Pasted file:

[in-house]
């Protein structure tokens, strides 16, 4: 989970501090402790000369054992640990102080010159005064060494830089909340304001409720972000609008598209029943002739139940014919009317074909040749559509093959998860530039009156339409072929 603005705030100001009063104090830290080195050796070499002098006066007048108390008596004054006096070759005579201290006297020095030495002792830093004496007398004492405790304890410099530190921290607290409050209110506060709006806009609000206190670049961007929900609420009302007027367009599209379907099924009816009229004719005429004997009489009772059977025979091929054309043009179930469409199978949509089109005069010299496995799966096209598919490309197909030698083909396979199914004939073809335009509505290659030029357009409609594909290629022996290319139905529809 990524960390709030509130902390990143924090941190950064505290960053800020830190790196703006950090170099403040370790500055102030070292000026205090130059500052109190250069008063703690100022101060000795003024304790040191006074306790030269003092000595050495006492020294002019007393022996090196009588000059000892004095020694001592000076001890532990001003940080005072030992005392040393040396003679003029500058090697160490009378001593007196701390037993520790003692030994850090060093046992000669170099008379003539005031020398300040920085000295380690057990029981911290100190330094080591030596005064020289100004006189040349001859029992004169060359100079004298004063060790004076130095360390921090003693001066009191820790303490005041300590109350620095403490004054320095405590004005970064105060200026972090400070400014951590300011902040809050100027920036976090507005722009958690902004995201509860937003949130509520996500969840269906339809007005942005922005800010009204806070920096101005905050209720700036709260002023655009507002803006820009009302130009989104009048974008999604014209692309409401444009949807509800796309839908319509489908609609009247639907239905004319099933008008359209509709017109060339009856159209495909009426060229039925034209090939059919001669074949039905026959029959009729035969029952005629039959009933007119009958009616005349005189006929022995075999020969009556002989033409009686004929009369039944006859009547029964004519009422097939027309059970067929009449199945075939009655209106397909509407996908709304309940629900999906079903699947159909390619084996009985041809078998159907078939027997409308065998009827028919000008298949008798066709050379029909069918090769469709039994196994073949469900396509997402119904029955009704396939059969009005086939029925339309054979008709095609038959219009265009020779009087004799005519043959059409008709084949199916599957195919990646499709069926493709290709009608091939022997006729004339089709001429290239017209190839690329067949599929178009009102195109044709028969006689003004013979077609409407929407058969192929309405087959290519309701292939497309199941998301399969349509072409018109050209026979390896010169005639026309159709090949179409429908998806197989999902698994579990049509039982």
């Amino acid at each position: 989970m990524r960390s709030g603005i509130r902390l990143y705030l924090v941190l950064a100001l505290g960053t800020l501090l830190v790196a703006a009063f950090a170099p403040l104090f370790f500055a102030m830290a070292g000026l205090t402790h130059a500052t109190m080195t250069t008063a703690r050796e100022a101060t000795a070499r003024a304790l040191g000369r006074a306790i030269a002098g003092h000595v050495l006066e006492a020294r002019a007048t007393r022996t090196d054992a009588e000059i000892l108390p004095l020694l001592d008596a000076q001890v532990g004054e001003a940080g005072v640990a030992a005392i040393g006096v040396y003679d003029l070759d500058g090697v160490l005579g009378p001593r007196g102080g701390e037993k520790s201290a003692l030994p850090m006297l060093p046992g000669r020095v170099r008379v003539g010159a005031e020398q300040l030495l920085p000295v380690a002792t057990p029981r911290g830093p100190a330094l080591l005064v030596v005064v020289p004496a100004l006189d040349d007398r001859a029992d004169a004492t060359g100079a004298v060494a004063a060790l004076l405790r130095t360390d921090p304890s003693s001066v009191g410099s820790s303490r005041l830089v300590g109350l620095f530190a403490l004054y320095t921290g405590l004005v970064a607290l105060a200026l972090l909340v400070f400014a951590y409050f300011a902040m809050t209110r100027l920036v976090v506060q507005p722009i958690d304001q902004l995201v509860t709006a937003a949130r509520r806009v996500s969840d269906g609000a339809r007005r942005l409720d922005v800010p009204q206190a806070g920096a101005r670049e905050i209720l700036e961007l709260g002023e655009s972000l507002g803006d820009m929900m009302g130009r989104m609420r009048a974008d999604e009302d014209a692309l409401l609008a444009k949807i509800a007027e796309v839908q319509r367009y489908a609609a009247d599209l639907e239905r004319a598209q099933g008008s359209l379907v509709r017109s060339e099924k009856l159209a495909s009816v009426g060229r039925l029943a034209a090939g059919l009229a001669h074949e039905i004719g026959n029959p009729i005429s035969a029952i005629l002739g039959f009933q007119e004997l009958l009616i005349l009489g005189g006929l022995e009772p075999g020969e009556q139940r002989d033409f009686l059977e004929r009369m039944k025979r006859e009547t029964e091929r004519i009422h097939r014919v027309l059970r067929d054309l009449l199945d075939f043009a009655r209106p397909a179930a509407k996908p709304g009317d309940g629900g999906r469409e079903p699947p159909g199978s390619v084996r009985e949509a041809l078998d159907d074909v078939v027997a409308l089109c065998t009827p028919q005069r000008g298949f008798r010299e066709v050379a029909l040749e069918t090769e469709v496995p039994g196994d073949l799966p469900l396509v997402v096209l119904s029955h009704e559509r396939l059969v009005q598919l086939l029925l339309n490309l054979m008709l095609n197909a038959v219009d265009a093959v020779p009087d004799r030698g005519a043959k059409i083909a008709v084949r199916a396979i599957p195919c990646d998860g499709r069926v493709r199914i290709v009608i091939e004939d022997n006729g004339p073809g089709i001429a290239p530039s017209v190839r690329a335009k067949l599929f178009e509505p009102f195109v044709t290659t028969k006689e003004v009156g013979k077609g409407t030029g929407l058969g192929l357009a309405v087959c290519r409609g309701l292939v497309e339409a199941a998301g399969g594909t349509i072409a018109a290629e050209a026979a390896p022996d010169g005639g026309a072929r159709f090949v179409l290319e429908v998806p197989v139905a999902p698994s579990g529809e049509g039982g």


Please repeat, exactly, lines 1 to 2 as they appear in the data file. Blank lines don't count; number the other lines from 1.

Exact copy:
[in-house]
């Protein structure tokens, strides 16, 4: 989970501090402790000369054992640990102080010159005064060494830089909340304001409720972000609008598209029943002739139940014919009317074909040749559509093959998860530039009156339409072929 603005705030100001009063104090830290080195050796070499002098006066007048108390008596004054006096070759005579201290006297020095030495002792830093004496007398004492405790304890410099530190921290607290409050209110506060709006806009609000206190670049961007929900609420009302007027367009599209379907099924009816009229004719005429004997009489009772059977025979091929054309043009179930469409199978949509089109005069010299496995799966096209598919490309197909030698083909396979199914004939073809335009509505290659030029357009409609594909290629022996290319139905529809 990524960390709030509130902390990143924090941190950064505290960053800020830190790196703006950090170099403040370790500055102030070292000026205090130059500052109190250069008063703690100022101060000795003024304790040191006074306790030269003092000595050495006492020294002019007393022996090196009588000059000892004095020694001592000076001890532990001003940080005072030992005392040393040396003679003029500058090697160490009378001593007196701390037993520790003692030994850090060093046992000669170099008379003539005031020398300040920085000295380690057990029981911290100190330094080591030596005064020289100004006189040349001859029992004169060359100079004298004063060790004076130095360390921090003693001066009191820790303490005041300590109350620095403490004054320095405590004005970064105060200026972090400070400014951590300011902040809050100027920036976090507005722009958690902004995201509860937003949130509520996500969840269906339809007005942005922005800010009204806070920096101005905050209720700036709260002023655009507002803006820009009302130009989104009048974008999604014209692309409401444009949807509800796309839908319509489908609609009247639907239905004319099933008008359209509709017109060339009856159209495909009426060229039925034209090939059919001669074949039905026959029959009729035969029952005629039959009933007119009958009616005349005189006929022995075999020969009556002989033409009686004929009369039944006859009547029964004519009422097939027309059970067929009449199945075939009655209106397909509407996908709304309940629900999906079903699947159909390619084996009985041809078998159907078939027997409308065998009827028919000008298949008798066709050379029909069918090769469709039994196994073949469900396509997402119904029955009704396939059969009005086939029925339309054979008709095609038959219009265009020779009087004799005519043959059409008709084949199916599957195919990646499709069926493709290709009608091939022997006729004339089709001429290239017209190839690329067949599929178009009102195109044709028969006689003004013979077609409407929407058969192929309405087959290519309701292939497309199941998301399969349509072409018109050209026979390896010169005639026309159709090949179409429908998806197989999902698994579990049509039982």